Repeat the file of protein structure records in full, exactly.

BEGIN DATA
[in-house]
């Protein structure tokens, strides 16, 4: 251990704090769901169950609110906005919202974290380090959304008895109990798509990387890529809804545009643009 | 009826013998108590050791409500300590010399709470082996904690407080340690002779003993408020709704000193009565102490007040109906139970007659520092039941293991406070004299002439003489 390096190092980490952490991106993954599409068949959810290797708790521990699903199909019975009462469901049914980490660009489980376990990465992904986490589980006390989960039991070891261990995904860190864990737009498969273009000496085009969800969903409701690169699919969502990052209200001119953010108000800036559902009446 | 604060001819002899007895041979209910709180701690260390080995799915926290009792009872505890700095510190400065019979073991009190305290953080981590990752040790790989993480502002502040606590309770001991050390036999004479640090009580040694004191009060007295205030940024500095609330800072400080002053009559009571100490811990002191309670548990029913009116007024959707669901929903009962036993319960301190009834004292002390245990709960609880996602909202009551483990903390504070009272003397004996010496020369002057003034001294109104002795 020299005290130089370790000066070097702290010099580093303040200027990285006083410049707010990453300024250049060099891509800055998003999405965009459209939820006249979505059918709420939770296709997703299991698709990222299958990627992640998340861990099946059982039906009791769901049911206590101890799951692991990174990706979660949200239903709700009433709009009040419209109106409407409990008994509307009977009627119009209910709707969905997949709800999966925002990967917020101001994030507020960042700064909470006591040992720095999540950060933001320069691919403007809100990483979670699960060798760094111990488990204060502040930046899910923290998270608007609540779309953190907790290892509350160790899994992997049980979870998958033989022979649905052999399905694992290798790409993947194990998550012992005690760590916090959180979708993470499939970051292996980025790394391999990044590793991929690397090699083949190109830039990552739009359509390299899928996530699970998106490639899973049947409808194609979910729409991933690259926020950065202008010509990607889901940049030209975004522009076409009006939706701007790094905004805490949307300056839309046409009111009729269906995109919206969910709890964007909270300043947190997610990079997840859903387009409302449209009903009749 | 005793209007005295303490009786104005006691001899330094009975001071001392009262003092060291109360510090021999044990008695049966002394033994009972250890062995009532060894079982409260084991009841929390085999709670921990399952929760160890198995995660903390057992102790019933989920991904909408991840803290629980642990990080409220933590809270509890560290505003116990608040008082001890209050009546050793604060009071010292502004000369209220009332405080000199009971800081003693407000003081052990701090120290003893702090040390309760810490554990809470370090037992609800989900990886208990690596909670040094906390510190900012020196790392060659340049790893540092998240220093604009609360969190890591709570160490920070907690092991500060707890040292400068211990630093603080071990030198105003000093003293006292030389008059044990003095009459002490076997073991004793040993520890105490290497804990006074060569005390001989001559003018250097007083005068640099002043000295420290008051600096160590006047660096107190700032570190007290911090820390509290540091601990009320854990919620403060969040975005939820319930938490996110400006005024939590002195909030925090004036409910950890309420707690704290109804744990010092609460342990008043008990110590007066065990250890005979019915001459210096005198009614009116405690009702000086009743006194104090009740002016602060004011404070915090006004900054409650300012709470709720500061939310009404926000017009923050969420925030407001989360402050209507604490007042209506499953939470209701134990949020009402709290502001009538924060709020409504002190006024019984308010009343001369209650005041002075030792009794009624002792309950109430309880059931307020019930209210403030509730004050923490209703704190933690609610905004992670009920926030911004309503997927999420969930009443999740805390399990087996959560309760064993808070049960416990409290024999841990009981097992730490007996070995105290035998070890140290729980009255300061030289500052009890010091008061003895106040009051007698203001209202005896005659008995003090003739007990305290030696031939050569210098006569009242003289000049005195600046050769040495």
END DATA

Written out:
[in-house]
């Protein structure tokens, strides 16, 4: 251990704090769901169950609110906005919202974290380090959304008895109990798509990387890529809804545009643009 | 009826013998108590050791409500300590010399709470082996904690407080340690002779003993408020709704000193009565102490007040109906139970007659520092039941293991406070004299002439003489 390096190092980490952490991106993954599409068949959810290797708790521990699903199909019975009462469901049914980490660009489980376990990465992904986490589980006390989960039991070891261990995904860190864990737009498969273009000496085009969800969903409701690169699919969502990052209200001119953010108000800036559902009446 | 604060001819002899007895041979209910709180701690260390080995799915926290009792009872505890700095510190400065019979073991009190305290953080981590990752040790790989993480502002502040606590309770001991050390036999004479640090009580040694004191009060007295205030940024500095609330800072400080002053009559009571100490811990002191309670548990029913009116007024959707669901929903009962036993319960301190009834004292002390245990709960609880996602909202009551483990903390504070009272003397004996010496020369002057003034001294109104002795 020299005290130089370790000066070097702290010099580093303040200027990285006083410049707010990453300024250049060099891509800055998003999405965009459209939820006249979505059918709420939770296709997703299991698709990222299958990627992640998340861990099946059982039906009791769901049911206590101890799951692991990174990706979660949200239903709700009433709009009040419209109106409407409990008994509307009977009627119009209910709707969905997949709800999966925002990967917020101001994030507020960042700064909470006591040992720095999540950060933001320069691919403007809100990483979670699960060798760094111990488990204060502040930046899910923290998270608007609540779309953190907790290892509350160790899994992997049980979870998958033989022979649905052999399905694992290798790409993947194990998550012992005690760590916090959180979708993470499939970051292996980025790394391999990044590793991929690397090699083949190109830039990552739009359509390299899928996530699970998106490639899973049947409808194609979910729409991933690259926020950065202008010509990607889901940049030209975004522009076409009006939706701007790094905004805490949307300056839309046409009111009729269906995109919206969910709890964007909270300043947190997610990079997840859903387009409302449209009903009749 | 005793209007005295303490009786104005006691001899330094009975001071001392009262003092060291109360510090021999044990008695049966002394033994009972250890062995009532060894079982409260084991009841929390085999709670921990399952929760160890198995995660903390057992102790019933989920991904909408991840803290629980642990990080409220933590809270509890560290505003116990608040008082001890209050009546050793604060009071010292502004000369209220009332405080000199009971800081003693407000003081052990701090120290003893702090040390309760810490554990809470370090037992609800989900990886208990690596909670040094906390510190900012020196790392060659340049790893540092998240220093604009609360969190890591709570160490920070907690092991500060707890040292400068211990630093603080071990030198105003000093003293006292030389008059044990003095009459002490076997073991004793040993520890105490290497804990006074060569005390001989001559003018250097007083005068640099002043000295420290008051600096160590006047660096107190700032570190007290911090820390509290540091601990009320854990919620403060969040975005939820319930938490996110400006005024939590002195909030925090004036409910950890309420707690704290109804744990010092609460342990008043008990110590007066065990250890005979019915001459210096005198009614009116405690009702000086009743006194104090009740002016602060004011404070915090006004900054409650300012709470709720500061939310009404926000017009923050969420925030407001989360402050209507604490007042209506499953939470209701134990949020009402709290502001009538924060709020409504002190006024019984308010009343001369209650005041002075030792009794009624002792309950109430309880059931307020019930209210403030509730004050923490209703704190933690609610905004992670009920926030911004309503997927999420969930009443999740805390399990087996959560309760064993808070049960416990409290024999841990009981097992730490007996070995105290035998070890140290729980009255300061030289500052009890010091008061003895106040009051007698203001209202005896005659008995003090003739007990305290030696031939050569210098006569009242003289000049005195600046050769040495």